Shelve division-of-services plan, community group...
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Feb 27, 2013  |  Vote 0    0

Shelve division-of-services plan, community group tells The Scarborough Hospital

Scarborough Mirror

The Scarborough Hospital should shelve a proposed division of services and use an “across-the-board five-per-cent cut to all departments and programs” instead to balance its 2013 budget, says a community group hosting a public forum Thursday. Feb. 28.

The hospital’s board of directors will be asked next Tuesday, March 5, to divide surgical services between its two campuses and approve merging its two birthing and pediatric centres on a single campus.

Friends of The Scarborough Hospital stated this week these proposals are “desperate measures” meant to erase a $17-million shortfall by April and decisions on them shouldn’t be made until after a new, “meaningful and substantive consultation” with all hospital stakeholders.

The board’s Community Advisory Council (CAC), meanwhile, decided on Monday it wants to keep Maternal Newborn and Child Care departments at both the Birchmount and General campuses, but if the board chooses one location for a merged Women and Children’s Health “Centre of Excellence” it must at be the Birchmount.

Locating the centre at the smaller Birchmount Road campus means more specialists and staff will be on hand to support a viable emergency department there, Denis Lanoue, the CAC’s vice chairperson, said later.

TSH administrators say they don’t know yet where the single-campus birthing centre will be, but consolidating day surgery at the Birchmount and more complex, longer-stay surgery at the General makes sense under a new provincial funding formula which rewards larger, more efficient surgical units.

Lanoue said members of his 10-person committee know changes must take place at TSH. “We know the $17 million (shortfall) is real,” he said Wednesday.

Friends of TSH - organizers of the Feb. 28 forum from 7 to 9 p.m. at L’Amoreaux Collegiate on Bridletowne Circle - also say the group isn’t trying to keep the hospital from making cuts.

“This is not an antagonistic meeting” called for Thursday, said Pat Sherman, a Friends spokesperson. “We’re there to provide an opportunity for the community to ask questions.”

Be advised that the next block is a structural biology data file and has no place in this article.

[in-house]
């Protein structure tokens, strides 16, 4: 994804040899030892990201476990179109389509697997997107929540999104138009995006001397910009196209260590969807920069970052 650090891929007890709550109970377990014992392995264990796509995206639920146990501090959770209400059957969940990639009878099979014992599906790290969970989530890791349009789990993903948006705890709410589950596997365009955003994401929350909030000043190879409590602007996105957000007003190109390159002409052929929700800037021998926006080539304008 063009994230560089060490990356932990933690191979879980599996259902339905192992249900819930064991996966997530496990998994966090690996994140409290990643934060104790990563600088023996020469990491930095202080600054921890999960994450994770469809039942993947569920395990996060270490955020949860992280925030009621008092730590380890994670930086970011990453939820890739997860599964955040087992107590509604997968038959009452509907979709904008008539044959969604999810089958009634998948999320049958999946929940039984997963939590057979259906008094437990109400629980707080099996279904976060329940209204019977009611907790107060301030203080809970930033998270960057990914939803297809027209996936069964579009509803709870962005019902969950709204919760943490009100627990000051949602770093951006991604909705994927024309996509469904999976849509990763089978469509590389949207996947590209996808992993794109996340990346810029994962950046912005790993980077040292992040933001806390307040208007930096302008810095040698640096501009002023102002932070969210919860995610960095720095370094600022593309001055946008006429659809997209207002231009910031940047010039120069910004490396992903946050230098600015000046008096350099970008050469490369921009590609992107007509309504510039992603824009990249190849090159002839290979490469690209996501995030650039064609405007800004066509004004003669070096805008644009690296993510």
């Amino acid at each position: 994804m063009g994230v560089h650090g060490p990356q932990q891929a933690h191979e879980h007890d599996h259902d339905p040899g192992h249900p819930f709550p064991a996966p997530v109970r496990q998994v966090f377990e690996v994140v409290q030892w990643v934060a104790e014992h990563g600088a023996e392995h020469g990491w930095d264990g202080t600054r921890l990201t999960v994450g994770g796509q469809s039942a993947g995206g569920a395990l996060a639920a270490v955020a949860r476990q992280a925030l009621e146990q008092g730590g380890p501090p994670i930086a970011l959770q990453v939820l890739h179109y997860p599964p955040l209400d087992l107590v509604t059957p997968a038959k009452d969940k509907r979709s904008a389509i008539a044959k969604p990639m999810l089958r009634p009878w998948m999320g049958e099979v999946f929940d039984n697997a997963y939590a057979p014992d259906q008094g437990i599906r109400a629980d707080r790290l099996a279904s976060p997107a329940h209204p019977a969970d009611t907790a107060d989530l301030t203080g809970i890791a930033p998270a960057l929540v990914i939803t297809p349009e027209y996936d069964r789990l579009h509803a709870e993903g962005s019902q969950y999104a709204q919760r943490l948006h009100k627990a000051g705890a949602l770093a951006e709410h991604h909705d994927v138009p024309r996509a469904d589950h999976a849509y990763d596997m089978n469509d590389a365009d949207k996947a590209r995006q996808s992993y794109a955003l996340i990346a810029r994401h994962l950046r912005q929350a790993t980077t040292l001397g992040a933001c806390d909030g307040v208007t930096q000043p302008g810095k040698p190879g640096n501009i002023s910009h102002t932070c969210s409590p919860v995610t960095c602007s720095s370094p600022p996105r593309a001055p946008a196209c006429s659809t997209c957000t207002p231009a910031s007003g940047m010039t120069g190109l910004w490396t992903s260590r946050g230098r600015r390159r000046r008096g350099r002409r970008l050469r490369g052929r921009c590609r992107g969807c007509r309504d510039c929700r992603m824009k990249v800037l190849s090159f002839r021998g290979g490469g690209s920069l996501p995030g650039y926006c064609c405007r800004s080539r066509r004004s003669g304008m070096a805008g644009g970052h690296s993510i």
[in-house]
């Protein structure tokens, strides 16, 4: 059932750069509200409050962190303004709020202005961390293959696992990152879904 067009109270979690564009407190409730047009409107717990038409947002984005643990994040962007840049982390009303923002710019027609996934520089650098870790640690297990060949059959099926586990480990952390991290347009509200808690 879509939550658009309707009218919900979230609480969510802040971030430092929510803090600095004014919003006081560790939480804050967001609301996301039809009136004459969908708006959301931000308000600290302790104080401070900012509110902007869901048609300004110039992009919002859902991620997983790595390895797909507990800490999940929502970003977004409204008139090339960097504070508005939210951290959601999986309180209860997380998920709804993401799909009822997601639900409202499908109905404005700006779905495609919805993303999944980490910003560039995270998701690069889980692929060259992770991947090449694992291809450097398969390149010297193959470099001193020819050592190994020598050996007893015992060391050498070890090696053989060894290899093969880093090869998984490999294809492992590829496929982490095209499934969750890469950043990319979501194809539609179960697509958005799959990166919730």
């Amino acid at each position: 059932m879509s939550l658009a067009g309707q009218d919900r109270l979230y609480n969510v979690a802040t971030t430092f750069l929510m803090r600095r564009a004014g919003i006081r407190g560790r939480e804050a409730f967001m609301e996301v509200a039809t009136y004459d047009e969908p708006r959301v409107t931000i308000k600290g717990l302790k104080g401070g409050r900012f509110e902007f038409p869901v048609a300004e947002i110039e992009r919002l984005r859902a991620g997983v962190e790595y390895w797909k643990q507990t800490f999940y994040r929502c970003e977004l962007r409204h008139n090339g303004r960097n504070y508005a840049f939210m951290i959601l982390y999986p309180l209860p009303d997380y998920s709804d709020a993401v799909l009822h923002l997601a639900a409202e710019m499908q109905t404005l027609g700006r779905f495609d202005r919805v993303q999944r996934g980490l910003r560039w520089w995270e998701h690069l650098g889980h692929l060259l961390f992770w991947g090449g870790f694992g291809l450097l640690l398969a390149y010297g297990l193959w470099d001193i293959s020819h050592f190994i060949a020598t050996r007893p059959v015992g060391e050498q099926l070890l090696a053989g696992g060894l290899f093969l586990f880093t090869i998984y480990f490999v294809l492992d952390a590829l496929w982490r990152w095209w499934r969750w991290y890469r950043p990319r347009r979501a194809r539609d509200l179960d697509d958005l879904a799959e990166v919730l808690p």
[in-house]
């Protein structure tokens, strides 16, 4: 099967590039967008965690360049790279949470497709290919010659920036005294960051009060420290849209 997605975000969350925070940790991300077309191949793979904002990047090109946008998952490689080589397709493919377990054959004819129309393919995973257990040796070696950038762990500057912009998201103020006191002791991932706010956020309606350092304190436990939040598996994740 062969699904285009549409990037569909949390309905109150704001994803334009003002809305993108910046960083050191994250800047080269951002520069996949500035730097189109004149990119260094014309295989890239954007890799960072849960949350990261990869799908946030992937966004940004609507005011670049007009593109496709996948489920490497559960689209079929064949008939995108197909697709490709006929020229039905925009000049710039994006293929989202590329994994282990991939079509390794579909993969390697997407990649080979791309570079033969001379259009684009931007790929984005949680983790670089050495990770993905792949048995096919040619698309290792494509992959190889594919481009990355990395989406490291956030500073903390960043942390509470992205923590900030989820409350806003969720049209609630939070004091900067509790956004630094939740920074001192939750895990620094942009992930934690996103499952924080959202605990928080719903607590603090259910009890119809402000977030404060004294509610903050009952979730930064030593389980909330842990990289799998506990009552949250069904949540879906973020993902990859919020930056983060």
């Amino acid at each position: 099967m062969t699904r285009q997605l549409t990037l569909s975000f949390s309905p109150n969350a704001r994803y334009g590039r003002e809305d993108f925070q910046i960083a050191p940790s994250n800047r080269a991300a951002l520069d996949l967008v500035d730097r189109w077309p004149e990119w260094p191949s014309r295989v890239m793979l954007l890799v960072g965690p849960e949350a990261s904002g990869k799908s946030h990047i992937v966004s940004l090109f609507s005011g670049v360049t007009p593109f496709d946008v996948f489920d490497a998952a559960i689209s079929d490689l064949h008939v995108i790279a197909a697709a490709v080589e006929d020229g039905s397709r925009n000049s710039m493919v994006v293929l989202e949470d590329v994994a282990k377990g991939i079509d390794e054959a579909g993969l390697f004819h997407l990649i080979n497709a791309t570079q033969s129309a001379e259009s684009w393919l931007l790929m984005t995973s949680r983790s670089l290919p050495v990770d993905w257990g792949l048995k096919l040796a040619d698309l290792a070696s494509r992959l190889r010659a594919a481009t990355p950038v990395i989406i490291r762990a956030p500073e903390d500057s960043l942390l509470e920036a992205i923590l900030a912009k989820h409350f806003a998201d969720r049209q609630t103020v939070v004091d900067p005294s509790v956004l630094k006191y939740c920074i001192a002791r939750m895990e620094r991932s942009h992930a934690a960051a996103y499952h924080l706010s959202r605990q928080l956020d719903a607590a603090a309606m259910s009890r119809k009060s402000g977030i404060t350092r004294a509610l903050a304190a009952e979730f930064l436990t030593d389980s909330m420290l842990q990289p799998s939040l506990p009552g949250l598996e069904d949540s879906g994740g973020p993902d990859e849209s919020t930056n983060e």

A statement from the group this week suggested the five-per-cent cuts, which Sherman said is a portion of the TSH budget equal to $17 million, as a stopgap until there are more public discussions and a new hospital CEO, Robert Biron, assumes his office.

It was unclear at press time if any hospital officials would join a panel at the forum. In a message, Toni Adey, a spokesperson, said the hospital had “requested additional information on format and are awaiting a response.”

Sherman said hospital board members, physicians, local MPPs and city councillors have also been invited to the meeting and it “would be a slap in the face to the community” if TSH executives don’t attend.

“I don’t think they can afford not to attend,” he said.

At last count, 125 physicians associated with the hospital have signed a letter warning the proposals to the board will cause the smaller Birchmount to deteriorate into “a glorified walk-in clinic,” particularly if maternal and child services are removed.

TSH executives have said their paramount goal is maintaining emergency rooms on both campuses as 24-hour operations. A consultant’s report last year found merging the birthing centres can save $4-5 million a year.

Both are under capacity “which means taxpayers are paying for these centres to be under utilized,” said Glenn De Baeremaeker, a Scarborough Centre councillor and new member of the CAC.

De Baeremaeker said he understands residents are concerned for the hospital but the proposals are part of a larger change in Ontario’s medical system.

“Yes, changes are coming but I think these changes are for the better,” said the councillor, who also supports the advisory body’s choice of campus for a merged birthing centre.

“It keeps the Birchmount campus alive, vibrant and healthy.”

Adey said the number of employees who will be approved for early-retirement packages at the hospital, another part of its deficit-cutting, is still undetermined.

“This work will begin once the board of directors makes a decision regarding the proposed options” next week, she said.

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